Watson Fellowship will take Madi Goetzke ’21 to Panama, Malaysia, Nigeria, and Brazil

May 7, 2021

Kyra McConnell ’22

Portrait Photo of Madi Goetzke
Madi Goetzke '21
Photo credit: Jonathan Clark '25

Madi Goetzke ’21 will spend a year traveling the world as a Watson fellow to analyze the role of communally-based cultural heritage sites which double as UNESCO-designated World Heritage Sites. Her project, Reimagining Access to Communal Cultural Heritage Sites, will take Goetzke through the Global South, including Panama, Malaysia, Nigeria, and Brazil.

An art history major, Goetzke first became interested in cultural heritage during a semester abroad in Senegal, when she spoke with residents of Saint-Louis about the relationship between the state, the community, and culture. Upon noticing a clear class divide in the city, Goetzke began asking questions. “I wanted to know, what does heritage look like for people? What does heritage look like for people as a daily lived experience? What can relationships to cultural heritage look like?” From there, her project began to take shape.

The Thomas J. Watson Fellowship is a one-year grant for purposeful, independent exploration outside the United States, awarded to graduating seniors nominated by one of 40 partner colleges. Fellows conceive original projects, deciding where to go, who to meet, and when to change course. The fellowship provides a one-year stipend of $30,000.

Goetzke developed an interest in the Watson program during her first year at Oberlin when she began thinking about opportunities for art historical research. The freedom offered by the program would allow her to explore new ways of thinking about art and accessibility.

“Watson was the first opportunity I saw that really embraced on-the-ground relationship building as a critical part of art history. I thought it could be an opportunity to bring what already feels like a heady, academic study of art history into a more pragmatic framework of how people live and how they live amongst what we consider art history.”

To incorporate these ideas into her project, Goetzke plans to lead a map-making activity among groups of people in the Global South, asking them to draw their ideas of culture and community. The activity, Goetzke hopes, will transcend language barriers and encourage an authentic expression of different perspectives.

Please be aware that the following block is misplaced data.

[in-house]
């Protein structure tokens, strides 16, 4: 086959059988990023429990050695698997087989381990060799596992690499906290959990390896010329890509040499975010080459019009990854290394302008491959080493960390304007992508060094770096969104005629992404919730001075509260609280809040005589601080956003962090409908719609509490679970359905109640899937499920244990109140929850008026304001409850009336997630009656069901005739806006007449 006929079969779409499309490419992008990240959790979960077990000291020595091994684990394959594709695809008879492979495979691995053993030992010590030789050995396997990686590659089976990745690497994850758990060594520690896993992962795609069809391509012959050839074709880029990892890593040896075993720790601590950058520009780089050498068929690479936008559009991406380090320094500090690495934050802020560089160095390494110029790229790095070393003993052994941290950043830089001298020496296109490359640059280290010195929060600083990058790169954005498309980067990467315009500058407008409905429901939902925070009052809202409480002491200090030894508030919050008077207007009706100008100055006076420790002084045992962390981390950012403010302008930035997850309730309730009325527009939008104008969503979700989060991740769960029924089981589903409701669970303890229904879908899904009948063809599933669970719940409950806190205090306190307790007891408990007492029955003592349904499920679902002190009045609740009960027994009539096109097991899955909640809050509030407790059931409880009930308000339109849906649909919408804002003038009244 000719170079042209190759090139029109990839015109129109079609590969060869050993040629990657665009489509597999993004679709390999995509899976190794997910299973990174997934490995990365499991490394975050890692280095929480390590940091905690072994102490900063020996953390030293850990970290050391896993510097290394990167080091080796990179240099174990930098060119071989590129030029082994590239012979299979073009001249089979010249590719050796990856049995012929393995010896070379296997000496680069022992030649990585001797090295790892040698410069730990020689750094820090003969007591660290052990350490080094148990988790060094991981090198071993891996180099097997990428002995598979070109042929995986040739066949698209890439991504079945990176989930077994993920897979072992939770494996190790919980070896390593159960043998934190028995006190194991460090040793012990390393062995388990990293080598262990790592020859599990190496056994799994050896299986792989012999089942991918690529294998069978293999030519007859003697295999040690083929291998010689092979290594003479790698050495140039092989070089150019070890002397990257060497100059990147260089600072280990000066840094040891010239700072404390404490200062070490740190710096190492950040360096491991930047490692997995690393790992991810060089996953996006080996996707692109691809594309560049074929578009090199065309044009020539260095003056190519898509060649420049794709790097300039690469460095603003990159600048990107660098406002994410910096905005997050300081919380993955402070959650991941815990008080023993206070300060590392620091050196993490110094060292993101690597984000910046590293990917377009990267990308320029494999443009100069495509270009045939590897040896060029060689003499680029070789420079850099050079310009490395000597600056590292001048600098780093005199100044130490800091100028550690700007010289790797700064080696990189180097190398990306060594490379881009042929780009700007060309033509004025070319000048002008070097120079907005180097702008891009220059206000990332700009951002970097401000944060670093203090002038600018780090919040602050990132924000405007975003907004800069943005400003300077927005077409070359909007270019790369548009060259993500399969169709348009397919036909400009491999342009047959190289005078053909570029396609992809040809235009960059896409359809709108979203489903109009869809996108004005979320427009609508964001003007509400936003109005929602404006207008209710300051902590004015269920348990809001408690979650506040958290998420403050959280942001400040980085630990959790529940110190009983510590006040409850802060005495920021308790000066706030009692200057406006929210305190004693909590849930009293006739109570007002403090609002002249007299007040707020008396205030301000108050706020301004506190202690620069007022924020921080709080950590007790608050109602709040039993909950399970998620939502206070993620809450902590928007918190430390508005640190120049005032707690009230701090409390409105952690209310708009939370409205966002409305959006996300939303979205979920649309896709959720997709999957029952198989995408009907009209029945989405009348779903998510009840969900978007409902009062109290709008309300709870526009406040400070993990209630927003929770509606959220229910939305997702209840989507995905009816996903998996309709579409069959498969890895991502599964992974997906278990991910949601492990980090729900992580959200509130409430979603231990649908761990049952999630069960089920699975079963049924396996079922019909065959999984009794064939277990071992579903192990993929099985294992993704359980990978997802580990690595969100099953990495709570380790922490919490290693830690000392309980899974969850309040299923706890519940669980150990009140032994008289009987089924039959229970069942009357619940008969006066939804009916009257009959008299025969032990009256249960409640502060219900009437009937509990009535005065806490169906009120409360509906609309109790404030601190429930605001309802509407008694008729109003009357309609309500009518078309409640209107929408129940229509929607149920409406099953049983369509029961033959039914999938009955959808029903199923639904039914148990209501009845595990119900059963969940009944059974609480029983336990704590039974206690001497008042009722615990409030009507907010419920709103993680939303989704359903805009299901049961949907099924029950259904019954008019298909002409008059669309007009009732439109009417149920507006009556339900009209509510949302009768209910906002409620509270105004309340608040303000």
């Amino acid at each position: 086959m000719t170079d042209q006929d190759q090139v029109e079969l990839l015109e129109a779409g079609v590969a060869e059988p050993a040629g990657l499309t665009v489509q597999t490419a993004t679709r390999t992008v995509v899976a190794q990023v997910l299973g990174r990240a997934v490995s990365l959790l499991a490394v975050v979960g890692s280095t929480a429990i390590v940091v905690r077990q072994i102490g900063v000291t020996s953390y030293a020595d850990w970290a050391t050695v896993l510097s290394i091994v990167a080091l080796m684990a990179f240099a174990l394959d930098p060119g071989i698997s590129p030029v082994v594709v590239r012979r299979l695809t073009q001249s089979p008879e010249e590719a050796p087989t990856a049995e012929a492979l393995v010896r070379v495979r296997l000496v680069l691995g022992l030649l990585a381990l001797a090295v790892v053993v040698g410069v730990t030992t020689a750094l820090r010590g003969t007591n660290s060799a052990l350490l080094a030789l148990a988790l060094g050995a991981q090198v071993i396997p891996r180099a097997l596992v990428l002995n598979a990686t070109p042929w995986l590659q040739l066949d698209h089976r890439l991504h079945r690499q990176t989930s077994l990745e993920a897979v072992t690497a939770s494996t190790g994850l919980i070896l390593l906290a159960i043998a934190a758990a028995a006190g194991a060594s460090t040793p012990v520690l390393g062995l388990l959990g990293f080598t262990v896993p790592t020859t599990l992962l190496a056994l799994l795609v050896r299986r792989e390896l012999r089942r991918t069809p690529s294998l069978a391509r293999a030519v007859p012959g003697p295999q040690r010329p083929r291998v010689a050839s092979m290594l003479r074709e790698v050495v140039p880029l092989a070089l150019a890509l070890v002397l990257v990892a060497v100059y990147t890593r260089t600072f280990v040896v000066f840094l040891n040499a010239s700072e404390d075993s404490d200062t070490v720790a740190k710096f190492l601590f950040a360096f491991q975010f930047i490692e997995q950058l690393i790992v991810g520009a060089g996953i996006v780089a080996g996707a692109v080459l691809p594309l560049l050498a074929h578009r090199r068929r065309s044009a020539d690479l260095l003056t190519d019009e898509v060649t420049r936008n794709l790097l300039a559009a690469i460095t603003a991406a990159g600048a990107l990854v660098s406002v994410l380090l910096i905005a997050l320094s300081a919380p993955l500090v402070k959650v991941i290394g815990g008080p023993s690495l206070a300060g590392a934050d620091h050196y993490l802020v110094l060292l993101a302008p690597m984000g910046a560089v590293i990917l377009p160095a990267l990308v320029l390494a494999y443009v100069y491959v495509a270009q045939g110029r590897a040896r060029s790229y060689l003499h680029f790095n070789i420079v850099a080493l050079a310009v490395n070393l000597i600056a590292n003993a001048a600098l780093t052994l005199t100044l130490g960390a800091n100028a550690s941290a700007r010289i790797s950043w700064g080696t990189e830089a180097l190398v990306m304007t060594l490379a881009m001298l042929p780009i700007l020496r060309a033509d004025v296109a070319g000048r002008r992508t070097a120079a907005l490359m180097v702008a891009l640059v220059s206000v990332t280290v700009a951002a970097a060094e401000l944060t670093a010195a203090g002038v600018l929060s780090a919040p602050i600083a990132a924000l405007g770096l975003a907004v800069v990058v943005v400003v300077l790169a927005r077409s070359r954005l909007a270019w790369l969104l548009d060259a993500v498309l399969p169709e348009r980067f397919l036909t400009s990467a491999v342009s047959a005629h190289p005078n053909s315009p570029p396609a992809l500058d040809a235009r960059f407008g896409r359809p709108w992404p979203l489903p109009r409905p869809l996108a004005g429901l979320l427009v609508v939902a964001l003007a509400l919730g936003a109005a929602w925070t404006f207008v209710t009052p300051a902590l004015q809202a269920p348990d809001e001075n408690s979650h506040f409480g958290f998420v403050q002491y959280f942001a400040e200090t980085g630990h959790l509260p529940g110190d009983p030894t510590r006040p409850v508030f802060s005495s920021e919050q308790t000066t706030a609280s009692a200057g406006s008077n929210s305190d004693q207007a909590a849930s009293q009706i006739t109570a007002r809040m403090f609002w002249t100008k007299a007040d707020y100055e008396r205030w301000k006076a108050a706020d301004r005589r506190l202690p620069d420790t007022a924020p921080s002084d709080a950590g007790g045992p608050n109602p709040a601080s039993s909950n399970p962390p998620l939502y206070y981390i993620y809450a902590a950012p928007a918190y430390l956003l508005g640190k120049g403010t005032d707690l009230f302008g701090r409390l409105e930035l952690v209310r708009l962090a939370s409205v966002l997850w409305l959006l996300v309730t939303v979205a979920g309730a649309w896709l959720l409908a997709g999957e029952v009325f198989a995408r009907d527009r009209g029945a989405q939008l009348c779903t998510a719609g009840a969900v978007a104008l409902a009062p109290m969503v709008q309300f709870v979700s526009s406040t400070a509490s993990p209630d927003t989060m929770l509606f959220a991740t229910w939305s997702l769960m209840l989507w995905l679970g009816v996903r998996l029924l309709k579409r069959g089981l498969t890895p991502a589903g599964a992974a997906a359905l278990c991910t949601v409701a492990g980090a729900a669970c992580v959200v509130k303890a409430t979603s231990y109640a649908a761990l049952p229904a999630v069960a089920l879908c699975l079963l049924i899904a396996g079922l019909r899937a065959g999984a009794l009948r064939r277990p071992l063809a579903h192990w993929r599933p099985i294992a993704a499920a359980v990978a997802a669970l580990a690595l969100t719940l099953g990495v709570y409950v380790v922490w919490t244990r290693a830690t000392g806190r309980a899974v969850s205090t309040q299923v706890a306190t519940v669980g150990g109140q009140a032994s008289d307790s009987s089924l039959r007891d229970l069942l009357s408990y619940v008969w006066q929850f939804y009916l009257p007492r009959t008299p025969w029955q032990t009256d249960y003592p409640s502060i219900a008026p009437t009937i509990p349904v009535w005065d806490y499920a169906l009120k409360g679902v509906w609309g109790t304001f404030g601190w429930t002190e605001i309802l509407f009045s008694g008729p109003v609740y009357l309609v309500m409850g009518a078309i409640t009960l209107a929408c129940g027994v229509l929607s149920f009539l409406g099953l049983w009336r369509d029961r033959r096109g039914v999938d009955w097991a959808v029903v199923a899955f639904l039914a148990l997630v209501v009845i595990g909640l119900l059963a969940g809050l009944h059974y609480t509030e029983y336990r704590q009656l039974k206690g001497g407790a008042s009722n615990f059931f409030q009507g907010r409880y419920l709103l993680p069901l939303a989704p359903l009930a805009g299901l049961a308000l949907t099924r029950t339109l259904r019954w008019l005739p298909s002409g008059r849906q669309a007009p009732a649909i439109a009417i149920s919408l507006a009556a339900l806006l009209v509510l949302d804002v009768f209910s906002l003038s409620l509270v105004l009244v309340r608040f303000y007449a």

Goetzke will begin studying these perspectives in San Felipe, Panama, researching alongside a local university professor how UNESCO world heritage sites impact access to housing. In order to understand the effects of gentrification and tourism on San Felipe locals, Goetzke will meet with housing activist groups advocating for basic rights.

From there, Goetzke will travel to George Town, Malaysia, to study clan jetty villages. “Jetties have the largest collection of postwar architecture and as a result, they've been prized by UNESCO. At the same time, rising sea levels and tourism really impact the locals there. I’ll be conducting interviews with shopkeepers in the area and doing wide ranging research at universities and local hotels, from massive chains to basic hostels to see the impact of tourism,” Goetzke said.

In Nigeria, Goetzke plans to visit Osun-Osogbo, home to a sacred river dedicated to the Yorùbá orisha Oṣun. There, she plans to analyze the upkeep of UNESCO sites in more natural environments.

Finally, Goetzke will arrive in Rio de Janeiro, Brazil, where she will study life on the wharfs and favelas of the city, and participate in candomblé religious ceremonies to better understand Brazilian relationships to cultural heritage.

Goetzke chose to focus her project around the Global South because of the wide scope of environments offered.

“The themes that you see in the Global South are largely gentrification, tourism, environmental impacts, as well as art-historical and archeological efforts to preserve. Each of these places offers a different environment, different relationships to culture and heritage, new political systems and new economic systems. They offered the most diverse scope for an already diverse project. I wanted to embrace that.”

A native of Saint Louis, Missouri, Goetzke is a Bonner Scholar and has served in the Ninde Scholars program, spending time as a docent and student volunteer in the Education department at the Allen Memorial Art Museum where she develops educational programming for K-12 students to improve visual literacy in Oberlin and Lorain County. After her Watson year, she plans to pursue a master’s and PhD in art history. She plans to work in the public programs and learning and engagement fields to “make the arts into an accessible community resource.”

Goetzke is thankful for the support of friends and faculty at Oberlin. “Those are people who will always feel proud of you whenever you don't feel proud of you,” she said. “Those are the perspectives that matter.”

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